A Pootle Around

I’m not sure why, but my recent 12 mile ride, was quite possibly the one thing that’s really got me wanting to be back on my bike. Maybe it was the weather, maybe it was the comfort of the bike, the correct use of the gears, the ease I found it, or maybe it was the look of pure joy on a toddlers face as he sat in front of his father on a mountain bike.

I don’t know what it was, but it’s what cycling does, it makes you forget all your problems and worries. It gives you that feeling of euphoria as the endorphins flood your brain. It’s pure and unaltered fun.

A simple route

The only part of the ride, that I hate, is the initial run down the A61, it’s a fast road, and some cars don’t give you the room you need. I always feel slightly sick while I’m on the road. But it’s a short run until the right hand turn onto Nidd Lane, and not long till your at the entrance to the very posh Nidd Hall Hotel.

Skirting along the wall of the Hotel grounds, it’s almost a mile of quite easy flat, you’d be hard pressed not to get a 16mph average, before you hit the main downhill section as it dips down a tiny valley. Watch your speed, as there is a tight right hand bend. Then, a short sharp whack up, you should be able to carry a lot of speed up the hill, drop the gears and power up the last bit before the flat and back to the ripley roundabouts. But a warning to everyone. The relatively short but fast downhill you can if you push it hit 40, but that corner forces you to lean hard and be quite close to the centreline. There is also a lot of run off in the corner, which leads to a loose gravel surface that you could easy wipe out on. So care is needed.

Then it’s a gentle push back up the cycle path to home. The cycle path is fantastic. Depending on the time of the day, you’ll see Rabbits, weasels, pheasants and all other random animals. Once I had a barn owl fly right in front of me for a good 4 minuites before it got bored of playing that game and veered off. It was one of those magical moments that just make it special.

Brake the speed.

A recent post I responded to recently, prompted this entry. That post was a simple brake sticking enquiry.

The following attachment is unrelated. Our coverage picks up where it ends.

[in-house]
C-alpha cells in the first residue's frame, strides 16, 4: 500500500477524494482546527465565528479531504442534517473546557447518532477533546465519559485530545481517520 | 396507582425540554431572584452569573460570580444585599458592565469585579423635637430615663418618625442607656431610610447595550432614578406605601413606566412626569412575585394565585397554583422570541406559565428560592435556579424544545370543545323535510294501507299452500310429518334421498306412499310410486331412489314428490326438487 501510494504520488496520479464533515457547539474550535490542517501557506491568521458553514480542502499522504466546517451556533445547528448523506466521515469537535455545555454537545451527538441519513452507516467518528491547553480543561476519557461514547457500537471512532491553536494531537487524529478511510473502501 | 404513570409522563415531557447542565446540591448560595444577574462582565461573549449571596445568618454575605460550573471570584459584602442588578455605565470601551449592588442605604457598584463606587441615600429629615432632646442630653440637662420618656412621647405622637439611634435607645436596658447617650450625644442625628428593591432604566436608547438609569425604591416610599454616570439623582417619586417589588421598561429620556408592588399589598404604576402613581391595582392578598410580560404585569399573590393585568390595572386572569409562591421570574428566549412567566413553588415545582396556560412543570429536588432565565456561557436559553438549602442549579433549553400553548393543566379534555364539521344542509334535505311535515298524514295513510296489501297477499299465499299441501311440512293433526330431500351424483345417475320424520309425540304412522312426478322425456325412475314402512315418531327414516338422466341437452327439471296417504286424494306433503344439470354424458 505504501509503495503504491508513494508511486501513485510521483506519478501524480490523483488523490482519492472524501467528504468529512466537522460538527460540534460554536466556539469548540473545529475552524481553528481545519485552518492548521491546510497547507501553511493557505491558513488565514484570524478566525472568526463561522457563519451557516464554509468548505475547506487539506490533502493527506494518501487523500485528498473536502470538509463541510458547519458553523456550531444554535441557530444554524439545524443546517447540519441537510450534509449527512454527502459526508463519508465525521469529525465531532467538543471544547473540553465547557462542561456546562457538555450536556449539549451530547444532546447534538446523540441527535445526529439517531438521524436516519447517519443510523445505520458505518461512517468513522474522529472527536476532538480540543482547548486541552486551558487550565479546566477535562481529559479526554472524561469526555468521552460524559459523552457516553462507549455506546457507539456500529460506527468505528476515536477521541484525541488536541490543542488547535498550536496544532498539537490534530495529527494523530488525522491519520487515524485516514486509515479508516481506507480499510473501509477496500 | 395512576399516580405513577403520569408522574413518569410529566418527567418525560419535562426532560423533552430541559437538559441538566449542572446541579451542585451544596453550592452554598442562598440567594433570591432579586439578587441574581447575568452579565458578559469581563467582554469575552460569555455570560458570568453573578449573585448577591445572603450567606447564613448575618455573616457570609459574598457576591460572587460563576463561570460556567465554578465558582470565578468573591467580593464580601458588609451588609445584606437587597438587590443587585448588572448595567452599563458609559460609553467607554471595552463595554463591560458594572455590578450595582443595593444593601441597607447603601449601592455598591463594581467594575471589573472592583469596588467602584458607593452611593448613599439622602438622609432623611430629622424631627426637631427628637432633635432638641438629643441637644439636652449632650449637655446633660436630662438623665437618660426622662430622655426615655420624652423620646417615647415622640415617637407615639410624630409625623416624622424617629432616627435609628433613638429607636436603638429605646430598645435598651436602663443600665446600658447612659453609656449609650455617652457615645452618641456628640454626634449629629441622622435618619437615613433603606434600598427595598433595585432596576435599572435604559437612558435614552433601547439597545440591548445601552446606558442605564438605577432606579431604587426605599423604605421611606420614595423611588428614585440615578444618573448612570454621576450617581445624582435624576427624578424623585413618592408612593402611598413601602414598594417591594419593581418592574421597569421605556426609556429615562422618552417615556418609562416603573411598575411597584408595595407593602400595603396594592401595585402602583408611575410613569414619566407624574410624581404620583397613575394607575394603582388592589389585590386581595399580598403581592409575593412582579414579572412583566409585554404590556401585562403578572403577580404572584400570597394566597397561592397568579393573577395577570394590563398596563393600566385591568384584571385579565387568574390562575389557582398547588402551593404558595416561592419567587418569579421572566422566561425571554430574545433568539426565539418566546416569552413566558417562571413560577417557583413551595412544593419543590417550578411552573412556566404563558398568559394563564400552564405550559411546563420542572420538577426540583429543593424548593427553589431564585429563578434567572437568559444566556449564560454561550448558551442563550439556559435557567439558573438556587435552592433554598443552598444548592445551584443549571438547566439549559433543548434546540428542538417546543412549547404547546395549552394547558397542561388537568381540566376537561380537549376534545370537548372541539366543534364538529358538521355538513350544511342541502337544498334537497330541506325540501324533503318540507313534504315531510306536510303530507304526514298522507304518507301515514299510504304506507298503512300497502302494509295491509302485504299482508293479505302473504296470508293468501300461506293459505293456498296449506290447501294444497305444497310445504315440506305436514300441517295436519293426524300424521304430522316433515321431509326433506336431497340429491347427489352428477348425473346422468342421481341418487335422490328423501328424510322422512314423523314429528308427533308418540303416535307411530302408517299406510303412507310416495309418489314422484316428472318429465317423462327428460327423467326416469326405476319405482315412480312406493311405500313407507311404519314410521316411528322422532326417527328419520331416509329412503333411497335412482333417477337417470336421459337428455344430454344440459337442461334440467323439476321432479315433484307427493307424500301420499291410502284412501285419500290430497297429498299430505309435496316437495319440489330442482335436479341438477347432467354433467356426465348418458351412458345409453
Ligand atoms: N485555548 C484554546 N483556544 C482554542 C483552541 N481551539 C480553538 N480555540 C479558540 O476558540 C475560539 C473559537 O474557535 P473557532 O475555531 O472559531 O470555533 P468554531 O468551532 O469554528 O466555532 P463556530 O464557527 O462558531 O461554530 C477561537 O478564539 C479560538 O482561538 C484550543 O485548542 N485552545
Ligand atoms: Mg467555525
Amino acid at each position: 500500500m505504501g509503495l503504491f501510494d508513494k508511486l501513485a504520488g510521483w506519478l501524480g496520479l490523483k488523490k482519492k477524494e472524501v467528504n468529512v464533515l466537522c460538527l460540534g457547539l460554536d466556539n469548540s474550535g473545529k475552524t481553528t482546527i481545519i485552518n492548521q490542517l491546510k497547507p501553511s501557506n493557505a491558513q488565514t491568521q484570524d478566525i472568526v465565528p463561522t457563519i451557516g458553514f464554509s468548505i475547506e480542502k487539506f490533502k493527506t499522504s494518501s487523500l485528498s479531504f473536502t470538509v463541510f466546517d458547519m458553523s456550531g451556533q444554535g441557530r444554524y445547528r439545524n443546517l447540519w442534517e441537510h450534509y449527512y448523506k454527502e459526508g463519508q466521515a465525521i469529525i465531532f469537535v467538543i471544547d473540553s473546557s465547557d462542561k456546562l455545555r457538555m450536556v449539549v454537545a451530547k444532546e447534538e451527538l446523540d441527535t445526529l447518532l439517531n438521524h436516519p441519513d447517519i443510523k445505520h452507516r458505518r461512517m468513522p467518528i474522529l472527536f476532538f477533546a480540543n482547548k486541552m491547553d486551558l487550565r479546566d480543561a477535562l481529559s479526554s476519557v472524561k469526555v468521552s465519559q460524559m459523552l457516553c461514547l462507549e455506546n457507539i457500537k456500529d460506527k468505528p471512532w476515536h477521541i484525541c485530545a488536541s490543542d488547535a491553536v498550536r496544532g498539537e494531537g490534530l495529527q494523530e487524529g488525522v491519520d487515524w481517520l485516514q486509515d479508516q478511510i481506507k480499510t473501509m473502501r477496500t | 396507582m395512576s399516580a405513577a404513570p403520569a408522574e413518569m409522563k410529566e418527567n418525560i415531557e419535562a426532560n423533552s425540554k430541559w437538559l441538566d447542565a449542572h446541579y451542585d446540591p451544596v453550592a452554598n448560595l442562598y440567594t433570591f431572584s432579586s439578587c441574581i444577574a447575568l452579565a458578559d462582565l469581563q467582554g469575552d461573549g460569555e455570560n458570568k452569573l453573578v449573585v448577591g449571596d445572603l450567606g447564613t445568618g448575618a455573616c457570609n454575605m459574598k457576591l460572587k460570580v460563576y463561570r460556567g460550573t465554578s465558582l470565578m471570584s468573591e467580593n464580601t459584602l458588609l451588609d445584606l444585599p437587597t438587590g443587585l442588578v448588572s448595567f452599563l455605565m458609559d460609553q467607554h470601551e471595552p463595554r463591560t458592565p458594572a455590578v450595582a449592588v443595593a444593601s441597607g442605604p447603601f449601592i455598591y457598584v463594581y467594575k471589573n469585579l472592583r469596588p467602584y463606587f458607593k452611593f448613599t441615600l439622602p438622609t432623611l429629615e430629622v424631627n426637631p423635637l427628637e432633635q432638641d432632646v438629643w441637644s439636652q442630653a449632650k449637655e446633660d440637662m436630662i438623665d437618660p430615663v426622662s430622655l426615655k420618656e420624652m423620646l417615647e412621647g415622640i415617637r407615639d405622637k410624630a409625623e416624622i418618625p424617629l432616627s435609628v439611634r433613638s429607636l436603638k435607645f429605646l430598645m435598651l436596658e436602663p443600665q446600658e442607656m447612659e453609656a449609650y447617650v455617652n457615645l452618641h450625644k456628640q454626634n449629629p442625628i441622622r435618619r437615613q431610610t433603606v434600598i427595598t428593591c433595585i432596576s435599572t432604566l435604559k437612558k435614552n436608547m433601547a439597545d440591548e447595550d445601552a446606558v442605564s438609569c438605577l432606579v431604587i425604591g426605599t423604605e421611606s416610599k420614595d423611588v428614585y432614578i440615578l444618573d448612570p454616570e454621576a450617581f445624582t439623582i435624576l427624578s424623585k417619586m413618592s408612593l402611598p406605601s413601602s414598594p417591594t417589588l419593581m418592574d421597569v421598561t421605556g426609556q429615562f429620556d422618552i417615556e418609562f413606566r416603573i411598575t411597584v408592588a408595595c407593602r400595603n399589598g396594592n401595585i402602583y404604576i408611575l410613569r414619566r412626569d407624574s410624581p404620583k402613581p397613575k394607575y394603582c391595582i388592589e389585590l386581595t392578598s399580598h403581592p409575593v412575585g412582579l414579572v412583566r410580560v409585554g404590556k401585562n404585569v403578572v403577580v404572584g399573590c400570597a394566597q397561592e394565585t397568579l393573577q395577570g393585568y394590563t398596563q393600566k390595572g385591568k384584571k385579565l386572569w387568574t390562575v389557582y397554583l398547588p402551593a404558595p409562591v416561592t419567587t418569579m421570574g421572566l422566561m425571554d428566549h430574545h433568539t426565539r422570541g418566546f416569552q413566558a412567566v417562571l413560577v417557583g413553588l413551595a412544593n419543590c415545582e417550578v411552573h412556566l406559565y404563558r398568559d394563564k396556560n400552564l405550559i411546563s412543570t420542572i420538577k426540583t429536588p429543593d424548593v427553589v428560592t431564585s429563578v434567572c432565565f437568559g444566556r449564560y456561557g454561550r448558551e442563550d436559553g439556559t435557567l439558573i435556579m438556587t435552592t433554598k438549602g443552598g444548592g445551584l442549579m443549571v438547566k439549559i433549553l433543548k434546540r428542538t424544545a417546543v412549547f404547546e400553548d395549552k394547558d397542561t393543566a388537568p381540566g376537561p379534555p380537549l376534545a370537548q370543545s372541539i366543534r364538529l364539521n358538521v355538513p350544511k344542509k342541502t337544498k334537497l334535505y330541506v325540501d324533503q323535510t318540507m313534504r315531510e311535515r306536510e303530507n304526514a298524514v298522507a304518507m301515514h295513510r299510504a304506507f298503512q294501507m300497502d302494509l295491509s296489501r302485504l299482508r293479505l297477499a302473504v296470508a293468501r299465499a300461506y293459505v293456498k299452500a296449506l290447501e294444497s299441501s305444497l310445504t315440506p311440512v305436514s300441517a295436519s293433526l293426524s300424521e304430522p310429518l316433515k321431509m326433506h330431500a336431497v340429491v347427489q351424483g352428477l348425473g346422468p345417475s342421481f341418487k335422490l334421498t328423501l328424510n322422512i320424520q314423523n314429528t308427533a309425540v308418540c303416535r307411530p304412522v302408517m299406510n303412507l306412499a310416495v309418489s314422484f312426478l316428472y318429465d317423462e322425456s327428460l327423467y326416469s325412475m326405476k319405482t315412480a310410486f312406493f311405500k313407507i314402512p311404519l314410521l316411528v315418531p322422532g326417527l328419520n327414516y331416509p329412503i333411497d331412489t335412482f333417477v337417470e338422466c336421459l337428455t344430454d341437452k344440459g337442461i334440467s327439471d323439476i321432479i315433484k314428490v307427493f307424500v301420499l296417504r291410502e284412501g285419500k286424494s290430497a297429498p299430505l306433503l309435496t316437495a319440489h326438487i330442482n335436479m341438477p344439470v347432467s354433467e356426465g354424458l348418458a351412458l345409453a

For the love of whichever deity you choose, do not, and I repeat, do not, disassemble a break calliper. The spring tension that gets released when you dismantle it, will send various washers and springs flying all over your garage. If you manage to find all the parts again, you’ll have issues with keyed washers, roller bearings and springs when reassembling.

So, my process of fixing a sticky calliper is quite easy. I’ll assume you’ve already tried the calliper without the cable attached. Most of the time, it will be down to old worn cables and cable housing. Note that I’m doing a dual pivot calliper here, no single pivot, cantilever or disc brakes. I might however cover those in another post sometime in the future.

What you’ll need

  • 5mm Allen key (for the majority of nutless brakes)
  • Rags
  • GT85 or similar cleaning spray
  • Good quality thick chain oil
  • Toothbrush or stiff brush

So, first off, remove the calliper from the bike to work on it. Remove the brake blocks and store them away from where you working, as you don’t want to contaminate them.

Now squeeze together the arms, and look down the middle from the side, most brake designs will have a roller between the arms, and a pivot on both arms. Your objective is to get all the gunk and general nasties out of the pivots and rollers.

Add the red straw to your spray can, and go to town spraying it into the roller, work the arms. Do the same with the pivots. Wipe it down wit the rags, and scrub it with the toothbrush.

Repeat until the calliper operates a fair bit smoother. When satisfied the brake is working well again, set it aside to dry off.

Now, with clean hands, get hold of the brake blocks, have a look and see if you can see any embedded metal fragments in the block. Use a pick to pick out anything in there. If they are an older block, you may get notice they look a little shiny and glazed. Simply run a file over the top to remove that surface. Reattach the brake blocks to the calliper, making sure you have the left and right blocks on the correct sides. Drip a small amount of lube into the roller and all pivots wiping off any excess on the calliper.

Clean out the brake bolt recess in the frame, clean the hollow bolt and Reattach the calliper to the bike, realign your pads to the rim, and tighten up. You can apply a drip of loctite to the thread if you need, ive never need it and just greased the thread which has been enough.

Jobs done, go and ride and enjoy your enhanced breaking power.